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“Only buy something that you’d be perfectly happy to hold if the market shut down for 10 years.”

— Warren Buffett

The Warren Buffett investment philosophy calls for a long-term investment horizon, where a decade-long holding period, or even longer, would fit right into the strategy. How would such a strategy have worked out for an investment into Baxter International Inc (NYSE: BAX)? Today, we examine the outcome of a decade-long investment into the stock back in 2014.

Start date: 03/12/2014


End date: 03/11/2024
Start price/share: $36.73
End price/share: $43.48
Starting shares: 272.26
Ending shares: 321.00
Dividends reinvested/share: $8.98
Total return: 39.57%
Average annual return: 3.39%
Starting investment: $10,000.00
Ending investment: $13,959.33

As we can see, the decade-long investment result worked out as follows, with an annualized rate of return of 3.39%. This would have turned a $10K investment made 10 years ago into $13,959.33 today (as of 03/11/2024). On a total return basis, that’s a result of 39.57% (something to think about: how might BAX shares perform over the next 10 years?). [These numbers were computed with the Dividend Channel DRIP Returns Calculator.]

Notice that Baxter International Inc paid investors a total of $8.98/share in dividends over the 10 holding period, marking a second component of the total return beyond share price change alone. Much like watering a tree, reinvesting dividends can help an investment to grow over time — for the above calculations we assume dividend reinvestment (and for this exercise the closing price on ex-date is used for the reinvestment of a given dividend).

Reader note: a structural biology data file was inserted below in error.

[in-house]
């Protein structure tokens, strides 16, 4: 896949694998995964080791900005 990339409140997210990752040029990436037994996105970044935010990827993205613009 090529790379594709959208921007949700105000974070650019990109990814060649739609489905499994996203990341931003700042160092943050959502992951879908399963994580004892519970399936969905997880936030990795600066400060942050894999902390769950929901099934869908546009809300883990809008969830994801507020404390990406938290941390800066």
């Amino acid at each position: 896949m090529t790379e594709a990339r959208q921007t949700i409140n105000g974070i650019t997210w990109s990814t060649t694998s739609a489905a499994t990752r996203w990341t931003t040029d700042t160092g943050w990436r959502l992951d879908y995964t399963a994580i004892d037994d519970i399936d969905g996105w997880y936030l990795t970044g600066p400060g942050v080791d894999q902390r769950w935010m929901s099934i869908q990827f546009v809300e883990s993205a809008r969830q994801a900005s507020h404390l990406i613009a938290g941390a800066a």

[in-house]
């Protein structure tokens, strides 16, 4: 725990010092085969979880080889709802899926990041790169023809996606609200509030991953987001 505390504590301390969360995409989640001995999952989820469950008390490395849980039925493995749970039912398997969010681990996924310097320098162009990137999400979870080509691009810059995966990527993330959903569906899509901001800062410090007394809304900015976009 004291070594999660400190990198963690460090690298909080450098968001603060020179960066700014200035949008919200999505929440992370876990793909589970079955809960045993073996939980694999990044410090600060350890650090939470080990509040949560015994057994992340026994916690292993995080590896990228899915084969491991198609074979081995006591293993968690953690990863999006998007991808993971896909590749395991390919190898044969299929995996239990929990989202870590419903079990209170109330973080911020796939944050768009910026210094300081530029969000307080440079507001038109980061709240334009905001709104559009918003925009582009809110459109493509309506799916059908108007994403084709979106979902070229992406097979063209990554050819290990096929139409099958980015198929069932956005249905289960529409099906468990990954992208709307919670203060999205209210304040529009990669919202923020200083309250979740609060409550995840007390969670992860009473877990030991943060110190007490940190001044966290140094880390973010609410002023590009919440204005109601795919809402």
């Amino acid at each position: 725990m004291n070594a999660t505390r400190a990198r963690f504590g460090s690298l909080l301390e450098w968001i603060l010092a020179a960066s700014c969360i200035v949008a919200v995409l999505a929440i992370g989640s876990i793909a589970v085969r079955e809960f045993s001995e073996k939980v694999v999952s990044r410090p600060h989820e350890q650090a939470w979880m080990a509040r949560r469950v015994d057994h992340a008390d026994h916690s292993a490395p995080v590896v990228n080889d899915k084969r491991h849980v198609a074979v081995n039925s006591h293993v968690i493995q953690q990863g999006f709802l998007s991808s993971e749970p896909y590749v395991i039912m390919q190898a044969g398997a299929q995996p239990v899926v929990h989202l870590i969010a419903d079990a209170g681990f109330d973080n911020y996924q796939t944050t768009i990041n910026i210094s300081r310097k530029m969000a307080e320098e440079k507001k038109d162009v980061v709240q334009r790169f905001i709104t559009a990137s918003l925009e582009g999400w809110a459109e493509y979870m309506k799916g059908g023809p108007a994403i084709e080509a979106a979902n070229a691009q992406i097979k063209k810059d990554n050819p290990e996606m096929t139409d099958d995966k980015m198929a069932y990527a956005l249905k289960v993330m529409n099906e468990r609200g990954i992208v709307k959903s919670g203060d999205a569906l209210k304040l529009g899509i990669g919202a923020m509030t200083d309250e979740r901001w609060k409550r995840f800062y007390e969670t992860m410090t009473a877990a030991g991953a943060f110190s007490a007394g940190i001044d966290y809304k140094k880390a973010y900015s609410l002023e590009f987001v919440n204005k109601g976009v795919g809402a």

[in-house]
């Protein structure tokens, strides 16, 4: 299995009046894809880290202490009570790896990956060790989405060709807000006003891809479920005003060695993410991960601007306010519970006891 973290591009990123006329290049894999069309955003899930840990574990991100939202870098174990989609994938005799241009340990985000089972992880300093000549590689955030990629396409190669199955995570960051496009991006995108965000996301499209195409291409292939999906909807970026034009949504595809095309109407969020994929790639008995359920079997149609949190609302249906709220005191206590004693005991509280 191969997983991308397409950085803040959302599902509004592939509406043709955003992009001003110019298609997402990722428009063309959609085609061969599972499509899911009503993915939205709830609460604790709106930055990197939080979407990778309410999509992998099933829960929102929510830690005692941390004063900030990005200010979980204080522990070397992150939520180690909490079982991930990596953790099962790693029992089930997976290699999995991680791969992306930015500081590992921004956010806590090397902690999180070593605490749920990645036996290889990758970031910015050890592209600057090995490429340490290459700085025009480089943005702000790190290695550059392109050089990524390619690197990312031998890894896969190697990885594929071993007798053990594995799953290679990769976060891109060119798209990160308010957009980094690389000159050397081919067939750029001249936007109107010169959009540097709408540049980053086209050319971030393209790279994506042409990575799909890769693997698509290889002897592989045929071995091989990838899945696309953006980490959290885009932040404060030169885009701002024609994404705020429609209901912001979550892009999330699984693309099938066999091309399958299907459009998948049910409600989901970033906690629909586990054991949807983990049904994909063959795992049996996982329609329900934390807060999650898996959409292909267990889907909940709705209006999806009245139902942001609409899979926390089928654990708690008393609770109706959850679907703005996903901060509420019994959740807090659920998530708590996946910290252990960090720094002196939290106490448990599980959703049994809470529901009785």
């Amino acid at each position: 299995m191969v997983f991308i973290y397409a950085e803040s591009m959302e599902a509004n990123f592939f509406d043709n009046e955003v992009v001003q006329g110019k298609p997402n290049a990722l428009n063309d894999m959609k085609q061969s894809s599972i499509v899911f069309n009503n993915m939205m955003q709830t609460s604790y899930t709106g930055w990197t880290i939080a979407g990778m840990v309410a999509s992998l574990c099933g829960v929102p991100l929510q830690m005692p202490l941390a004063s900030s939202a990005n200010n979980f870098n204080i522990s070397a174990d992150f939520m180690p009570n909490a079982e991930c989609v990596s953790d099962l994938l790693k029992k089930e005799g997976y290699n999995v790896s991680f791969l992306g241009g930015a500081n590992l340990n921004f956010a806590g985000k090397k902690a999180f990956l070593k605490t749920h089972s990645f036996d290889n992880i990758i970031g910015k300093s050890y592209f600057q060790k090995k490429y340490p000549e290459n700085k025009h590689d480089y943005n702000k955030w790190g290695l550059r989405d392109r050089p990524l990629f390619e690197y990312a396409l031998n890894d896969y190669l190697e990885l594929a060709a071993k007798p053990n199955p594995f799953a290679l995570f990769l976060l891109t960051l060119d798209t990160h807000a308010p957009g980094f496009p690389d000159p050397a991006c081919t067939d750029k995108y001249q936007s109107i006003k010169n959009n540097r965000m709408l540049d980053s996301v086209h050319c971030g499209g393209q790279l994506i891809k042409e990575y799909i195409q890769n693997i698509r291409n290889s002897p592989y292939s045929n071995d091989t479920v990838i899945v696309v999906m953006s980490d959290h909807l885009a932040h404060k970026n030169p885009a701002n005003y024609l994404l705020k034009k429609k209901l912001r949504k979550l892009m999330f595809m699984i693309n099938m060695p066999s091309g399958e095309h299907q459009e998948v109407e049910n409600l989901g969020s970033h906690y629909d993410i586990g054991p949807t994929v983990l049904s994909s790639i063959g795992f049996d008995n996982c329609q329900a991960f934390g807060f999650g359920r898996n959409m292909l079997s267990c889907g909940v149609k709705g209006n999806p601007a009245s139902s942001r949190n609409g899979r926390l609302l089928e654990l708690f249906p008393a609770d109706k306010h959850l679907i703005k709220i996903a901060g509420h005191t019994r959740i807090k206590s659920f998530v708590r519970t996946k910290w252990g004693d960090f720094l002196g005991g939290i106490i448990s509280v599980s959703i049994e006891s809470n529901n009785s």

Based upon the most recent annualized dividend rate of 1.16/share, we calculate that BAX has a current yield of approximately 2.67%. Another interesting datapoint we can examine is ‘yield on cost’ — in other words, we can express the current annualized dividend of 1.16 against the original $36.73/share purchase price. This works out to a yield on cost of 7.27%.

Another great investment quote to think about:
“When everyone is going right, look left.” — Sam Zell